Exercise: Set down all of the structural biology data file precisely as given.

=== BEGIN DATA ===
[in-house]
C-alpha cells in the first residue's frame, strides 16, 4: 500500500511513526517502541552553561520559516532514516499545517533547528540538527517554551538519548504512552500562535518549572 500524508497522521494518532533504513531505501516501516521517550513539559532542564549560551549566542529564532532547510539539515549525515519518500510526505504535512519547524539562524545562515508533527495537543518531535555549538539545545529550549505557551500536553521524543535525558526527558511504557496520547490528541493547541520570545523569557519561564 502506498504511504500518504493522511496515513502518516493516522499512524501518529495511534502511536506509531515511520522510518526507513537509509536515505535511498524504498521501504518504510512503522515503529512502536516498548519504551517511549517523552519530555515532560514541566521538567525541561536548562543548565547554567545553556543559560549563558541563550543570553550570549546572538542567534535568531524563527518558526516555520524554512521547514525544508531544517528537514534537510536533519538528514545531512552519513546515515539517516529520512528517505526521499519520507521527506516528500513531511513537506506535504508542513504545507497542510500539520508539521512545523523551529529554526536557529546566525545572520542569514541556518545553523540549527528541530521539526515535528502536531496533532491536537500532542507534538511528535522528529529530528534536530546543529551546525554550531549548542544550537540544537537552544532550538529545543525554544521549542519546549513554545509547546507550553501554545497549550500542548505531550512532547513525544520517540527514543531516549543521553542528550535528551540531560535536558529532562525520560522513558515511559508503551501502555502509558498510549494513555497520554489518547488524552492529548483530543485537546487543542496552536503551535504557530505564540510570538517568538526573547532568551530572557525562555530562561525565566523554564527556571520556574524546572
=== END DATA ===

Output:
[in-house]
C-alpha cells in the first residue's frame, strides 16, 4: 500500500511513526517502541552553561520559516532514516499545517533547528540538527517554551538519548504512552500562535518549572 500524508497522521494518532533504513531505501516501516521517550513539559532542564549560551549566542529564532532547510539539515549525515519518500510526505504535512519547524539562524545562515508533527495537543518531535555549538539545545529550549505557551500536553521524543535525558526527558511504557496520547490528541493547541520570545523569557519561564 502506498504511504500518504493522511496515513502518516493516522499512524501518529495511534502511536506509531515511520522510518526507513537509509536515505535511498524504498521501504518504510512503522515503529512502536516498548519504551517511549517523552519530555515532560514541566521538567525541561536548562543548565547554567545553556543559560549563558541563550543570553550570549546572538542567534535568531524563527518558526516555520524554512521547514525544508531544517528537514534537510536533519538528514545531512552519513546515515539517516529520512528517505526521499519520507521527506516528500513531511513537506506535504508542513504545507497542510500539520508539521512545523523551529529554526536557529546566525545572520542569514541556518545553523540549527528541530521539526515535528502536531496533532491536537500532542507534538511528535522528529529530528534536530546543529551546525554550531549548542544550537540544537537552544532550538529545543525554544521549542519546549513554545509547546507550553501554545497549550500542548505531550512532547513525544520517540527514543531516549543521553542528550535528551540531560535536558529532562525520560522513558515511559508503551501502555502509558498510549494513555497520554489518547488524552492529548483530543485537546487543542496552536503551535504557530505564540510570538517568538526573547532568551530572557525562555530562561525565566523554564527556571520556574524546572